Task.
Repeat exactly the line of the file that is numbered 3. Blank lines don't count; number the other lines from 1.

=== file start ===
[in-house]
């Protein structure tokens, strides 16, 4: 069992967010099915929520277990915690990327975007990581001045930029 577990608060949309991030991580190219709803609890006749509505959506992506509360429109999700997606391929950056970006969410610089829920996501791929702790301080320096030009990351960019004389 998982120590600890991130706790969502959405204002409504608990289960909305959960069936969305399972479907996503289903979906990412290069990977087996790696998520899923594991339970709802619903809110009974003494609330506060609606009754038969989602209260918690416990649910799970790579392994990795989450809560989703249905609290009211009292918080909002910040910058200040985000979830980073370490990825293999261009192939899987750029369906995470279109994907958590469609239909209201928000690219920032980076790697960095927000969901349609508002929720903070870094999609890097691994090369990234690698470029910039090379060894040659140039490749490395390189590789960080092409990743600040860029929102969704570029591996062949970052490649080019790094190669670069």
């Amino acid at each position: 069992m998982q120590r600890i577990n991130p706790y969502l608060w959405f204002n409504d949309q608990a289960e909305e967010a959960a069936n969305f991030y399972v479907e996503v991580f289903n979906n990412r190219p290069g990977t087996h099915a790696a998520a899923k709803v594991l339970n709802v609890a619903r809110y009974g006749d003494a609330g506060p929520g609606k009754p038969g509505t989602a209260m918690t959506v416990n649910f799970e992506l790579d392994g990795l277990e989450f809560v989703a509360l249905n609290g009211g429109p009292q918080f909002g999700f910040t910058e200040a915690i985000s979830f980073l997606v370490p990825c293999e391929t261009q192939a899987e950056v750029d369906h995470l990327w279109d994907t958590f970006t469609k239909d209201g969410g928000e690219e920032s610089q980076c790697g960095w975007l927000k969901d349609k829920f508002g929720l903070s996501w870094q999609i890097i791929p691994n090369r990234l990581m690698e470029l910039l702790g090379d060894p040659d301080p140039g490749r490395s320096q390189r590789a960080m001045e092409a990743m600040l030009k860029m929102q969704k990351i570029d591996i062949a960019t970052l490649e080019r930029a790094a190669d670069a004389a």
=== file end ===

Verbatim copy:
């Amino acid at each position: 069992m998982q120590r600890i577990n991130p706790y969502l608060w959405f204002n409504d949309q608990a289960e909305e967010a959960a069936n969305f991030y399972v479907e996503v991580f289903n979906n990412r190219p290069g990977t087996h099915a790696a998520a899923k709803v594991l339970n709802v609890a619903r809110y009974g006749d003494a609330g506060p929520g609606k009754p038969g509505t989602a209260m918690t959506v416990n649910f799970e992506l790579d392994g990795l277990e989450f809560v989703a509360l249905n609290g009211g429109p009292q918080f909002g999700f910040t910058e200040a915690i985000s979830f980073l997606v370490p990825c293999e391929t261009q192939a899987e950056v750029d369906h995470l990327w279109d994907t958590f970006t469609k239909d209201g969410g928000e690219e920032s610089q980076c790697g960095w975007l927000k969901d349609k829920f508002g929720l903070s996501w870094q999609i890097i791929p691994n090369r990234l990581m690698e470029l910039l702790g090379d060894p040659d301080p140039g490749r490395s320096q390189r590789a960080m001045e092409a990743m600040l030009k860029m929102q969704k990351i570029d591996i062949a960019t970052l490649e080019r930029a790094a190669d670069a004389a």